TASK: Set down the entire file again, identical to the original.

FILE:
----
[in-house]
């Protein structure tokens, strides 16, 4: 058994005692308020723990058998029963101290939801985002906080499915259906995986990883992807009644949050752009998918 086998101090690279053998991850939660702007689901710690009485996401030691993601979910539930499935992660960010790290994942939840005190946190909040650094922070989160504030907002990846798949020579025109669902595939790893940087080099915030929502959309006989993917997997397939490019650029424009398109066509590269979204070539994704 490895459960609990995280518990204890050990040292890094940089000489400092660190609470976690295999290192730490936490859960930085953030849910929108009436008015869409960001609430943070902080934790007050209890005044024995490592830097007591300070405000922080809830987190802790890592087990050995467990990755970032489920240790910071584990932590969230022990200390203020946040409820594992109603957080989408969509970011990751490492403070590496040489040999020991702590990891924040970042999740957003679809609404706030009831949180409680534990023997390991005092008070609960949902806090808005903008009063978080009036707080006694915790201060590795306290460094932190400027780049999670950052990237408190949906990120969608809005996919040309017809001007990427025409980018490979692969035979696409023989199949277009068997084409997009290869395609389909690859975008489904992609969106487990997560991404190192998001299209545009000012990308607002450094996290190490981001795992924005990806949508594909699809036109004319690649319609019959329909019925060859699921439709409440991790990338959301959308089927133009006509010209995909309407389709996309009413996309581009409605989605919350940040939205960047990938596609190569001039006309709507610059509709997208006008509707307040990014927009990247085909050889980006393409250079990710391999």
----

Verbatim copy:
[in-house]
């Protein structure tokens, strides 16, 4: 058994005692308020723990058998029963101290939801985002906080499915259906995986990883992807009644949050752009998918 086998101090690279053998991850939660702007689901710690009485996401030691993601979910539930499935992660960010790290994942939840005190946190909040650094922070989160504030907002990846798949020579025109669902595939790893940087080099915030929502959309006989993917997997397939490019650029424009398109066509590269979204070539994704 490895459960609990995280518990204890050990040292890094940089000489400092660190609470976690295999290192730490936490859960930085953030849910929108009436008015869409960001609430943070902080934790007050209890005044024995490592830097007591300070405000922080809830987190802790890592087990050995467990990755970032489920240790910071584990932590969230022990200390203020946040409820594992109603957080989408969509970011990751490492403070590496040489040999020991702590990891924040970042999740957003679809609404706030009831949180409680534990023997390991005092008070609960949902806090808005903008009063978080009036707080006694915790201060590795306290460094932190400027780049999670950052990237408190949906990120969608809005996919040309017809001007990427025409980018490979692969035979696409023989199949277009068997084409997009290869395609389909690859975008489904992609969106487990997560991404190192998001299209545009000012990308607002450094996290190490981001795992924005990806949508594909699809036109004319690649319609019959329909019925060859699921439709409440991790990338959301959308089927133009006509010209995909309407389709996309009413996309581009409605989605919350940040939205960047990938596609190569001039006309709507610059509709997208006008509707307040990014927009990247085909050889980006393409250079990710391999």